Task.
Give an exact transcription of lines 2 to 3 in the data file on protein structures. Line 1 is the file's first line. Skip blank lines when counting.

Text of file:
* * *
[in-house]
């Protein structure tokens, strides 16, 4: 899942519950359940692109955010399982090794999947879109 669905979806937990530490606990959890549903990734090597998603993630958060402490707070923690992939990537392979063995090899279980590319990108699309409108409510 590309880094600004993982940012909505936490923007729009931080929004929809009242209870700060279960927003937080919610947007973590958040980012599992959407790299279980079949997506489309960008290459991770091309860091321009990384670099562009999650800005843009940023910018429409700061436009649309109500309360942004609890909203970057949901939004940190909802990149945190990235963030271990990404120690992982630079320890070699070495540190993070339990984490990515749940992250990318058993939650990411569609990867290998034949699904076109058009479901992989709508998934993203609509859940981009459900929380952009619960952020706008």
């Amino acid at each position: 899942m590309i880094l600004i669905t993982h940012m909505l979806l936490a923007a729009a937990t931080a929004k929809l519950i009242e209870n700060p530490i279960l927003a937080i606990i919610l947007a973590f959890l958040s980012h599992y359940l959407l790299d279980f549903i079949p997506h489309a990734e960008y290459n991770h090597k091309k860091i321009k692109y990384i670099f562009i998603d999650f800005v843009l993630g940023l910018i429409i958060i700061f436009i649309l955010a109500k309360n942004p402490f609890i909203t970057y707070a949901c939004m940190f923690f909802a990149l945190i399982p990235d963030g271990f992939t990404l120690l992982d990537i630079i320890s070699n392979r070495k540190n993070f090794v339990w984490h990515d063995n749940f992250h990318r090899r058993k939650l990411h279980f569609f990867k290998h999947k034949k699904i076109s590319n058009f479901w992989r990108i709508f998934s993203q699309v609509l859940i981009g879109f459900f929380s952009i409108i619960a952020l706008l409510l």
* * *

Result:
């Protein structure tokens, strides 16, 4: 899942519950359940692109955010399982090794999947879109 669905979806937990530490606990959890549903990734090597998603993630958060402490707070923690992939990537392979063995090899279980590319990108699309409108409510 590309880094600004993982940012909505936490923007729009931080929004929809009242209870700060279960927003937080919610947007973590958040980012599992959407790299279980079949997506489309960008290459991770091309860091321009990384670099562009999650800005843009940023910018429409700061436009649309109500309360942004609890909203970057949901939004940190909802990149945190990235963030271990990404120690992982630079320890070699070495540190993070339990984490990515749940992250990318058993939650990411569609990867290998034949699904076109058009479901992989709508998934993203609509859940981009459900929380952009619960952020706008």
């Amino acid at each position: 899942m590309i880094l600004i669905t993982h940012m909505l979806l936490a923007a729009a937990t931080a929004k929809l519950i009242e209870n700060p530490i279960l927003a937080i606990i919610l947007a973590f959890l958040s980012h599992y359940l959407l790299d279980f549903i079949p997506h489309a990734e960008y290459n991770h090597k091309k860091i321009k692109y990384i670099f562009i998603d999650f800005v843009l993630g940023l910018i429409i958060i700061f436009i649309l955010a109500k309360n942004p402490f609890i909203t970057y707070a949901c939004m940190f923690f909802a990149l945190i399982p990235d963030g271990f992939t990404l120690l992982d990537i630079i320890s070699n392979r070495k540190n993070f090794v339990w984490h990515d063995n749940f992250h990318r090899r058993k939650l990411h279980f569609f990867k290998h999947k034949k699904i076109s590319n058009f479901w992989r990108i709508f998934s993203q699309v609509l859940i981009g879109f459900f929380s952009i409108i619960a952020l706008l409510l």